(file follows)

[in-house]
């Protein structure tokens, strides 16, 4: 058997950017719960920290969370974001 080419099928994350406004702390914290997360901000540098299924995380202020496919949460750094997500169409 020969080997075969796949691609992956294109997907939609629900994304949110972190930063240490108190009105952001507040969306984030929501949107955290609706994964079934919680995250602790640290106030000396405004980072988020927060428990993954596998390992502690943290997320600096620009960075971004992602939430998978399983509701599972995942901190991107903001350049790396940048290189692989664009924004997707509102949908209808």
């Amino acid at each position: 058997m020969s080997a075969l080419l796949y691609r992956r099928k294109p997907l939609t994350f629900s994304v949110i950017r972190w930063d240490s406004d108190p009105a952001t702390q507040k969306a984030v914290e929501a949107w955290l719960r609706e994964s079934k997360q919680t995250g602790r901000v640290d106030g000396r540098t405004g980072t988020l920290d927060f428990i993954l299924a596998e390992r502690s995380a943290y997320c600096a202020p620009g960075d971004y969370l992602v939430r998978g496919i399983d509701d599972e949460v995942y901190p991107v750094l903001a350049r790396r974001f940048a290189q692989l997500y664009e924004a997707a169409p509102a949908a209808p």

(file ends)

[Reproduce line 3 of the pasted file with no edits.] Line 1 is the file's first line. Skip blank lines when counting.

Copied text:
């Amino acid at each position: 058997m020969s080997a075969l080419l796949y691609r992956r099928k294109p997907l939609t994350f629900s994304v949110i950017r972190w930063d240490s406004d108190p009105a952001t702390q507040k969306a984030v914290e929501a949107w955290l719960r609706e994964s079934k997360q919680t995250g602790r901000v640290d106030g000396r540098t405004g980072t988020l920290d927060f428990i993954l299924a596998e390992r502690s995380a943290y997320c600096a202020p620009g960075d971004y969370l992602v939430r998978g496919i399983d509701d599972e949460v995942y901190p991107v750094l903001a350049r790396r974001f940048a290189q692989l997500y664009e924004a997707a169409p509102a949908a209808p």